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Director: Doug Liman
Cast: Sarah Polley, Katie Holmes, Desmond Askew, Timothy Olyphant, William Fichtner, Scott Wolf, Jay Mohr, J. E Freeman, Nathan Bexton, Taye Diggs
Plot: Ronna (Polley) is short on money to pay the rent, so she hatches a scheme to double cross a dealer and sell pills, a plan that quickly spirals out of control.

I usually like movies like Go. I love the idea of a movie that starts off being one thing and then, just when you have settled into story, it hits you with a twist and the movie turns out to be much bigger than you thought it was. The best way to describe Go is that it is essentially three short films that interconnect with each other at several points. These are usually quite good movies, but Go is missing a spark that struggles to keep this movie afloat.

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Maybe it is just not as smart as it thinks it is. The three stories are fun in their own way (however, the final one is a bit naff and its only purpose is to answer that shocking twist I mentioned above), but they aren’t quite as interlinked as you want them to be. It feels like the writers came up with a few good set-pieces and dragged through the bottom of the barrel to make up excuses to tie them all together. The first and second story are connected because the main character from each one (Polley and Askew) are co-workers, but other than that the only connection is a credit card that comes to play right at the very end. Admittedly that credit card does grant the film its best joke, but the entire second story feels like a totally different film. We go from a film about drug-pushing and crossing dealers to a Hangover-esque adventure in Vegas. In many ways, the second story is just that little bit more exciting than the first (while the first is my favourite, it does take a while to get going), but it still feels so distant from everything else we have just watched that you wonder where Liman is going with this film. The third story is a little anti-climactic. It feels less of a story and more of a character arc from the two characters you almost forgot about, tied together by a bunch of jokes. When that is all over, there is a few closing scenes that attempt to tie everything up, but there isn’t really enough to tie up, so it feels like an obligatory explanation, rather than the clever ta-da moment I think everyone was going for.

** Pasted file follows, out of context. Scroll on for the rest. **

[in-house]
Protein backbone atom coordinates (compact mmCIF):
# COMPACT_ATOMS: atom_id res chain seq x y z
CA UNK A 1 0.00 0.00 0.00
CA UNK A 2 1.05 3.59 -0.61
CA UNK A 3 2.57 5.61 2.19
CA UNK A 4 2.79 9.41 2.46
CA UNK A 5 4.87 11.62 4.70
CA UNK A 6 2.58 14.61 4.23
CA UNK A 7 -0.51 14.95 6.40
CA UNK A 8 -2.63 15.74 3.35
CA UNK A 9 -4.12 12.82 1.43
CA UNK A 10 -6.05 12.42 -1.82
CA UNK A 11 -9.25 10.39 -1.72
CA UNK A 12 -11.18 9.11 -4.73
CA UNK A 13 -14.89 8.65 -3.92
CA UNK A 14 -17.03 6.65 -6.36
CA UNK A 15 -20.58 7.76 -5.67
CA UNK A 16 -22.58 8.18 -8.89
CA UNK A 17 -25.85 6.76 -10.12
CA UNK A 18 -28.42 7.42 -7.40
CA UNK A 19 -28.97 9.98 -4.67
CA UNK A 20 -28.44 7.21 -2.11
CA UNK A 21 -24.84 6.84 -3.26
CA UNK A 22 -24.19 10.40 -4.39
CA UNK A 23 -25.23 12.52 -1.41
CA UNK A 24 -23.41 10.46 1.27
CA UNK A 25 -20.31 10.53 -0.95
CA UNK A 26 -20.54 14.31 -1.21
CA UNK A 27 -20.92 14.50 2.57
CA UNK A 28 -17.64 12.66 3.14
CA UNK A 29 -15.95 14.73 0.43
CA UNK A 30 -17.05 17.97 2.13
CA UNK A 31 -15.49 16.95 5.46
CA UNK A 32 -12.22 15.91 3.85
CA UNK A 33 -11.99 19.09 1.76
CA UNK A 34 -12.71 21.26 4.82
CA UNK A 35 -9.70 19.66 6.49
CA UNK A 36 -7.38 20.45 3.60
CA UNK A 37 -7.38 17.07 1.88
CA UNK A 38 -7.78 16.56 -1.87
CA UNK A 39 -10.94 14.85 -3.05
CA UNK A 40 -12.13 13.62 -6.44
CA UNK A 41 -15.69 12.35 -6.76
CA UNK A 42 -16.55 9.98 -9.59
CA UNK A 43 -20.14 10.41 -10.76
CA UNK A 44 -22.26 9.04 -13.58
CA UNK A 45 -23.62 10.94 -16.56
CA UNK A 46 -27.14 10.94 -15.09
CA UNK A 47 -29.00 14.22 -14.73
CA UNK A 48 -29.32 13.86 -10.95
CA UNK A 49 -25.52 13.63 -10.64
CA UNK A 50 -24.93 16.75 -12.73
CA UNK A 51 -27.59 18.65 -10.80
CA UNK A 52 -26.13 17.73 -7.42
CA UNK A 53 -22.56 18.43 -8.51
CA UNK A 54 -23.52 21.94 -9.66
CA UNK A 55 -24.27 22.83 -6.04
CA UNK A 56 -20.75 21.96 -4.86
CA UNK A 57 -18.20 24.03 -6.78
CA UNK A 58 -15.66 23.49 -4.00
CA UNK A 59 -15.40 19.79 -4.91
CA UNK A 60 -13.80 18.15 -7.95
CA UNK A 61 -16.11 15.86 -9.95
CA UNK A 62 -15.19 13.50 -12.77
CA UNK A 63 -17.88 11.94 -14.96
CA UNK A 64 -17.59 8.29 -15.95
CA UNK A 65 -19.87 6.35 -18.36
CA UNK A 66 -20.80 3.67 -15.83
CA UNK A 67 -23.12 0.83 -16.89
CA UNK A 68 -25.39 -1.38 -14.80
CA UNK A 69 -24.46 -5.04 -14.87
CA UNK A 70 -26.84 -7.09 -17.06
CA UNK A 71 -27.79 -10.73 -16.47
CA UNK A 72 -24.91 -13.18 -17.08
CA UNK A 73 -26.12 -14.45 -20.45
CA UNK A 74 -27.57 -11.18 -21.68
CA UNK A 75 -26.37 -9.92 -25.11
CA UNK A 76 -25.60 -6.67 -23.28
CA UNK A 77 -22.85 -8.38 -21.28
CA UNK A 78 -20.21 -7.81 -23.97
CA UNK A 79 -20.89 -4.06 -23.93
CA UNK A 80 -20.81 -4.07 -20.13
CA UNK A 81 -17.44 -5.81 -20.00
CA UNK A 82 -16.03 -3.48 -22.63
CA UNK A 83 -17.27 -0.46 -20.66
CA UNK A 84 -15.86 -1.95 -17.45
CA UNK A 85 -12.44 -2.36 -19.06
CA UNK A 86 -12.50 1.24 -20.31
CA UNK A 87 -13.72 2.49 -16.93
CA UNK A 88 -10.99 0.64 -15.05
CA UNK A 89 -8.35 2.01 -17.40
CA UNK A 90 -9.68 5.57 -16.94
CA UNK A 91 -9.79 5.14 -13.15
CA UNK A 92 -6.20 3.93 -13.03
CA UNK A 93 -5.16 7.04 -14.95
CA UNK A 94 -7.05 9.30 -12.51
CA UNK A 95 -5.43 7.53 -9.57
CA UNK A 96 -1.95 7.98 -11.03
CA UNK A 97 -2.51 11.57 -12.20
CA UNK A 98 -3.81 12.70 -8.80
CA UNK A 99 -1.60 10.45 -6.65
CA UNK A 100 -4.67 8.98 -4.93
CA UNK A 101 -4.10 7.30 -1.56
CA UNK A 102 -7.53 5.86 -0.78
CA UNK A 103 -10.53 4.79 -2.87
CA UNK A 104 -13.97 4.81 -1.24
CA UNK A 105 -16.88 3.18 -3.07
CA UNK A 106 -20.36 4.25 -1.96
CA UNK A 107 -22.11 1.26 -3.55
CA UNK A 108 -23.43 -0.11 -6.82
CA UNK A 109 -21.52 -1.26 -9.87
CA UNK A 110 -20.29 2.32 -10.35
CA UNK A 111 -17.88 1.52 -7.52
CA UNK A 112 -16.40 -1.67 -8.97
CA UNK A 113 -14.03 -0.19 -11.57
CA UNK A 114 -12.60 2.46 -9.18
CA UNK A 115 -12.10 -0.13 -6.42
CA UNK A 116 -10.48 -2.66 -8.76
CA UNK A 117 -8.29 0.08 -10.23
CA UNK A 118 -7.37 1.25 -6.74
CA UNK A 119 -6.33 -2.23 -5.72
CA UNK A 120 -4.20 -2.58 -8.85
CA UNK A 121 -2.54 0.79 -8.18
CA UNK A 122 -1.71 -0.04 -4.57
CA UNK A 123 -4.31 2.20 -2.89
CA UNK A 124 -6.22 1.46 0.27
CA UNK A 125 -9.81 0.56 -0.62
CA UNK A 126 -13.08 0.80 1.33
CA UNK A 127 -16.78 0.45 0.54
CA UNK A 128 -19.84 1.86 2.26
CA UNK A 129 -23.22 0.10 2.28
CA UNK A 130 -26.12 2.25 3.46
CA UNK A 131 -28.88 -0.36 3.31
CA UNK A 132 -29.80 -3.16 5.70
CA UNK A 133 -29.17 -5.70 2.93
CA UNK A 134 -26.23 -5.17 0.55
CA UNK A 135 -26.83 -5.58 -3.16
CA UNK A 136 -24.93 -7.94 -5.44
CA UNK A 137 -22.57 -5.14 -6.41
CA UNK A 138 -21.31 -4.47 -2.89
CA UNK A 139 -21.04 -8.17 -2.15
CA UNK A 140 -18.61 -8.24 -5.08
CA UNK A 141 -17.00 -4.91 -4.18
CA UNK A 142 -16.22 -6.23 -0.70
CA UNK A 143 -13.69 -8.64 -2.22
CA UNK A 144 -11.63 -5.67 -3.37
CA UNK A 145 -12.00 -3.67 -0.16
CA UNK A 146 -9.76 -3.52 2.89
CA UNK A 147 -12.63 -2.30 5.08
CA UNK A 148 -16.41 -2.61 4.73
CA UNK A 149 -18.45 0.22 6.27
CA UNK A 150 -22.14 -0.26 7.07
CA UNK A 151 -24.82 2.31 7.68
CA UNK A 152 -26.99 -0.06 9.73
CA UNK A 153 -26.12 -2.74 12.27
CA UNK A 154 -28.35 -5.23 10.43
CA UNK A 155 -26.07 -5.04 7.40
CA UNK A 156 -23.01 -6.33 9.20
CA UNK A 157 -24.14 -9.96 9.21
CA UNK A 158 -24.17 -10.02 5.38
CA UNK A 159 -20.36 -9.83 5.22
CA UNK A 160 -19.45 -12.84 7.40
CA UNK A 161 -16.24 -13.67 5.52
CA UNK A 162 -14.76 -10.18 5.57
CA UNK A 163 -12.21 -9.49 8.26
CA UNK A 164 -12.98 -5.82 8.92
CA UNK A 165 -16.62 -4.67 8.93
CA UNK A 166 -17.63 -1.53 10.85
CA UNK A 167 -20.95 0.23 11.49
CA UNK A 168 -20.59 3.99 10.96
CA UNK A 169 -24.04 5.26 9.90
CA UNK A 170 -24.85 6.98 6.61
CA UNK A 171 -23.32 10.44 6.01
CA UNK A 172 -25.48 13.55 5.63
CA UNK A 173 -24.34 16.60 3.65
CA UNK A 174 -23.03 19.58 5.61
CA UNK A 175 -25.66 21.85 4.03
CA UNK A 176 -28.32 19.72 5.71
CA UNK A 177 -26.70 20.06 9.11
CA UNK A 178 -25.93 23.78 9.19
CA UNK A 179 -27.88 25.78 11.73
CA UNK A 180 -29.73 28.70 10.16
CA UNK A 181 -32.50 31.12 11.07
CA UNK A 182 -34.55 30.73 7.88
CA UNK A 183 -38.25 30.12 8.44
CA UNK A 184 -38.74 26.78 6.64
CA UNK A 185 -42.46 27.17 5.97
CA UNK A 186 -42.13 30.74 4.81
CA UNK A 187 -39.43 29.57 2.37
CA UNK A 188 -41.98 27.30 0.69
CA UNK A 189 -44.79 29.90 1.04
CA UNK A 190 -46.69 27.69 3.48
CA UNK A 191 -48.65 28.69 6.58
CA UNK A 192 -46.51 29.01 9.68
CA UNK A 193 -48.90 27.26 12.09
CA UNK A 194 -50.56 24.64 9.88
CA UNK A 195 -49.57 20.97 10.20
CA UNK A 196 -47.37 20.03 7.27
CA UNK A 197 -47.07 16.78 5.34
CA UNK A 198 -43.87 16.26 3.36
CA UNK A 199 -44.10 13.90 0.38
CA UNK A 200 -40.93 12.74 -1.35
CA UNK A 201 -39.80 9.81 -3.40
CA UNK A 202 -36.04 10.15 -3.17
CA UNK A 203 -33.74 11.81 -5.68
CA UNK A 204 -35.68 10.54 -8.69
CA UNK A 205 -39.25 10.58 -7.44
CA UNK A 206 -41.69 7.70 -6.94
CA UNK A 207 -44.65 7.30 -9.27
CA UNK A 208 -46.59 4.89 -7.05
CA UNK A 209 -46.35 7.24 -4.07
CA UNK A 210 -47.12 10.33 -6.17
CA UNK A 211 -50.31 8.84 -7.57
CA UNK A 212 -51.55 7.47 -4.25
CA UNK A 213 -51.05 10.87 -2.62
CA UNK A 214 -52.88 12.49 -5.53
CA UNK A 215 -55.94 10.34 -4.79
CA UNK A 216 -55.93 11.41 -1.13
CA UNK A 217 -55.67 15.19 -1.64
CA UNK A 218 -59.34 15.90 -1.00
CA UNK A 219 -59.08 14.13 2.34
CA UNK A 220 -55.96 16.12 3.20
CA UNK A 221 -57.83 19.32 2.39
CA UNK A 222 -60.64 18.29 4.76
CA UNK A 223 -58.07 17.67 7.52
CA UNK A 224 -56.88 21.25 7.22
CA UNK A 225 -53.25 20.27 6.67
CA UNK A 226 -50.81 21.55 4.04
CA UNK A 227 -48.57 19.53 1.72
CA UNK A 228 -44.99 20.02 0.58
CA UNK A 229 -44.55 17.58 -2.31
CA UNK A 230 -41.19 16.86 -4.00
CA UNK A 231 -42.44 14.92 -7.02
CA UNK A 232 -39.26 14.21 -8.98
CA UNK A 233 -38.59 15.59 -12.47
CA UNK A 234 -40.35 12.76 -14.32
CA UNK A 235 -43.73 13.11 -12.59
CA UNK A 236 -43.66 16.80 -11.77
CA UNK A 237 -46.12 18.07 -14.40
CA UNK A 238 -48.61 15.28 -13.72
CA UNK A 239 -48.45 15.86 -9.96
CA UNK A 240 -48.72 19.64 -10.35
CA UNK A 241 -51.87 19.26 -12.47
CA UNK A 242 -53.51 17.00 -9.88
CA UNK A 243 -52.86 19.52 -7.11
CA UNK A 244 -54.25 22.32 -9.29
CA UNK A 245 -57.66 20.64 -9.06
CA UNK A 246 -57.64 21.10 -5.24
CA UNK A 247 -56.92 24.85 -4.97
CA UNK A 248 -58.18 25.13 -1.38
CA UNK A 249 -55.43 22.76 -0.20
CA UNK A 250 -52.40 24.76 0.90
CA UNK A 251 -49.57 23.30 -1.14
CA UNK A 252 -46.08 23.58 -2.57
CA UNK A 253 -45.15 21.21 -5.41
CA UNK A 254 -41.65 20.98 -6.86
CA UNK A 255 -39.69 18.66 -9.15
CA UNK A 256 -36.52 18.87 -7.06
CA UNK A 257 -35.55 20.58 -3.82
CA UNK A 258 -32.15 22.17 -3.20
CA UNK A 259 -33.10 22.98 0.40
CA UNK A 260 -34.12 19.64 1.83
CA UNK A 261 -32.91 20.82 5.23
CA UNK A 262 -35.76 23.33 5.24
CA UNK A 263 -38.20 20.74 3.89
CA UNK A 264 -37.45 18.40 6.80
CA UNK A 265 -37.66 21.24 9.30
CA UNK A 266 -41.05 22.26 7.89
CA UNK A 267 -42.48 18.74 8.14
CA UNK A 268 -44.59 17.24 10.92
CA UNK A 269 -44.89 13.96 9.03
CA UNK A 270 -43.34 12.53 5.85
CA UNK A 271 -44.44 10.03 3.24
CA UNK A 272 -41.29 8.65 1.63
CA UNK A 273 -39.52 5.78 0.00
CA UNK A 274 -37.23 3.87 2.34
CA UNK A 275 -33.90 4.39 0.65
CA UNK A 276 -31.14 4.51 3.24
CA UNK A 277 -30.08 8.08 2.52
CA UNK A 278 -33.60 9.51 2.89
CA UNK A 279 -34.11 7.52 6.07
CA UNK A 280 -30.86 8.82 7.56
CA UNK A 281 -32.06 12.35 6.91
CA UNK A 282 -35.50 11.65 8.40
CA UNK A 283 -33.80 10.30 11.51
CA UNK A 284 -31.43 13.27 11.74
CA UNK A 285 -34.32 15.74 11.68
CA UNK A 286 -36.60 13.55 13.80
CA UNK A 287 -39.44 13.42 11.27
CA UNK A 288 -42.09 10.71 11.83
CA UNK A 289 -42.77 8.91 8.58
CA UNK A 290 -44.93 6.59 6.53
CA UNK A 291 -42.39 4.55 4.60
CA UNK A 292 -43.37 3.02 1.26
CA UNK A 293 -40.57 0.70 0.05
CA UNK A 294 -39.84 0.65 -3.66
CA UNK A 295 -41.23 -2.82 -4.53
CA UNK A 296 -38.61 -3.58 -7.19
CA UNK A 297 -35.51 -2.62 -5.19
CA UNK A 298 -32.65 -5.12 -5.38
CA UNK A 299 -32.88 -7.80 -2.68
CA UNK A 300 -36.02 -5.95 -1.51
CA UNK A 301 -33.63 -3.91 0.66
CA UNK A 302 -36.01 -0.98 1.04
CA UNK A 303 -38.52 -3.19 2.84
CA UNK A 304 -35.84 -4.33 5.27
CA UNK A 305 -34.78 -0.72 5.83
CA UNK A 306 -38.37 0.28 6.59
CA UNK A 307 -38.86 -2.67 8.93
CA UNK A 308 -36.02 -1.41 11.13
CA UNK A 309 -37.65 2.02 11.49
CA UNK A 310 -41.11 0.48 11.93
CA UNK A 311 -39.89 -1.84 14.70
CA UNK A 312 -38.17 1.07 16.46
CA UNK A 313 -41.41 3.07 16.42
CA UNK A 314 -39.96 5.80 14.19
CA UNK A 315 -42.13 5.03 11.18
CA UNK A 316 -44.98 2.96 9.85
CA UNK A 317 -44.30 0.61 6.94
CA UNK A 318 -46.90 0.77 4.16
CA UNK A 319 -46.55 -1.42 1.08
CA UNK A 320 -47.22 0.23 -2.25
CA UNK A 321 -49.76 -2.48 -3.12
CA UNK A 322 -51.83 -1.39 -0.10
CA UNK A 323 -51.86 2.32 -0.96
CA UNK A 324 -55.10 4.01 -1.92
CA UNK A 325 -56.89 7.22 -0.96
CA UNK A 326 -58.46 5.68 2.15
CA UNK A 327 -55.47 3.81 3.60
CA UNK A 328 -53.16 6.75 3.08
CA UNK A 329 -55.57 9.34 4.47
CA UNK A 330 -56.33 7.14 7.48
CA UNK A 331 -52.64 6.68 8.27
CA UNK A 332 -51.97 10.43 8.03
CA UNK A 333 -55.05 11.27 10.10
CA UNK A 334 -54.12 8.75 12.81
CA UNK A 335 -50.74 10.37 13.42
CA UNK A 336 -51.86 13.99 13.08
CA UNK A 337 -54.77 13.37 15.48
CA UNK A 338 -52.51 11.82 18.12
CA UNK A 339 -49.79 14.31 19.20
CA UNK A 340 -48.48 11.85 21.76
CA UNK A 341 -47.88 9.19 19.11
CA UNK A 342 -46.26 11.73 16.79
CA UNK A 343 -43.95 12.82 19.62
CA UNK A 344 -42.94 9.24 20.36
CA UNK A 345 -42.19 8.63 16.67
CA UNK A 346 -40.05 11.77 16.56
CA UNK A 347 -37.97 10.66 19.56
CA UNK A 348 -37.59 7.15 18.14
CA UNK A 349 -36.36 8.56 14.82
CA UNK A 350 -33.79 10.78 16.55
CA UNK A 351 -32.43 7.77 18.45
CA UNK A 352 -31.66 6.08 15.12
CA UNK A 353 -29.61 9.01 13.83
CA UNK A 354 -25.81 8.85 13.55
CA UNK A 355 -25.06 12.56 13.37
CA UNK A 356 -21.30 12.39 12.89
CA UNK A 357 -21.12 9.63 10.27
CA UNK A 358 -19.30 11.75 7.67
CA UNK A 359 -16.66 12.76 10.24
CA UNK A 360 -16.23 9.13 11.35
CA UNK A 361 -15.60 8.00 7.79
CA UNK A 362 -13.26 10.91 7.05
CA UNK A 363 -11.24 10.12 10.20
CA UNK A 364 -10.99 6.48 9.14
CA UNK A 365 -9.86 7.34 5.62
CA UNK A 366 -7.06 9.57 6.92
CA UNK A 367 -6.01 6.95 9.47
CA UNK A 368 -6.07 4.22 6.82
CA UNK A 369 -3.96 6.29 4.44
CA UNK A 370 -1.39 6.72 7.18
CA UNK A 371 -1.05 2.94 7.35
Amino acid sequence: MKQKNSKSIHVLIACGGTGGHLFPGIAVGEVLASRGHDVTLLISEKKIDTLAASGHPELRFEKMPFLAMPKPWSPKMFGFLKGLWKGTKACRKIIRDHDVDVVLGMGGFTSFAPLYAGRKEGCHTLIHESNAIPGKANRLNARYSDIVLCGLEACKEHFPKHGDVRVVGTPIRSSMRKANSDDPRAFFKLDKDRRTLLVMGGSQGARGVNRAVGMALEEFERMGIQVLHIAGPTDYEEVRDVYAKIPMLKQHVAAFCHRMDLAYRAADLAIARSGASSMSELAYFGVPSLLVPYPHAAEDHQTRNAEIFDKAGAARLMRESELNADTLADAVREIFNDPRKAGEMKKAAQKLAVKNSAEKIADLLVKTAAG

Go is an interesting one to review, because it keeps almost tricking me into thinking that this is a good film. Quite a lot of the time, I found myself enjoying it or being impressed with certain camera tricks with the director or the jokes. The acting is very easy to compliment. Everyone does a great job delivering their lines and getting the right emotions across. Sarah Polley gets the right balance of ‘ruthless bitch’ and just likeable enough to root for throughout her act in the story. Timothy Olyphant is the drug dealer that, for all intents and purposes, is the bad guy of the piece, but he never really feels like that. However, when you reflect on the performances a little later, you realise that they only really had half a character to work with in the first place. Katie Holmes drifts around the story like a lost lamb and when the script calls on her to deliver a performance, she does, but she doesn’t quite fit into the story. The same goes for quite a few of the characters here. This is where the comedy comes in, because a few good jokes can hide these problems. You forget that Desmond Askew hasn’t got a character arc, because we are too busy laughing at what his crazy character is getting up to in Vegas. However, if anyone is willing to pause and think about Go, it begins to flake away.

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I always remembered liking this movie and I think you will come away from this movie being glad you took the time to watch it. Yes, it’s a little below what we are all expecting and yes, it isn’t the best movie out there, but it has just enough great scenes to stick in the memory. The black comedy is terrific, making you laugh at the absurdity of some of the situations on display. Two actors pretend they are rehearsing a scene to help them get over the fact they are hiding a dead body. Timothy Olyphant helps resolve a dispute in the most hilarious fashion. Perhaps the best scene is from one of the lesser characters, Ronna’s friend, who accidentally overdoses and spends most of the first third of the movie, tripping. Some of the quick breaks in the story to have a peek at his perspective of everything is hilarious, especially a dance routine in the local supermarket that will stay with you long after this movie has ended.

Final Verdict: Go is a bad movie, but is clever enough at hiding it. Weak story aside, the performances and direction is good enough to earn forgiveness.

Three Stars

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2 thoughts on “Go: The Review

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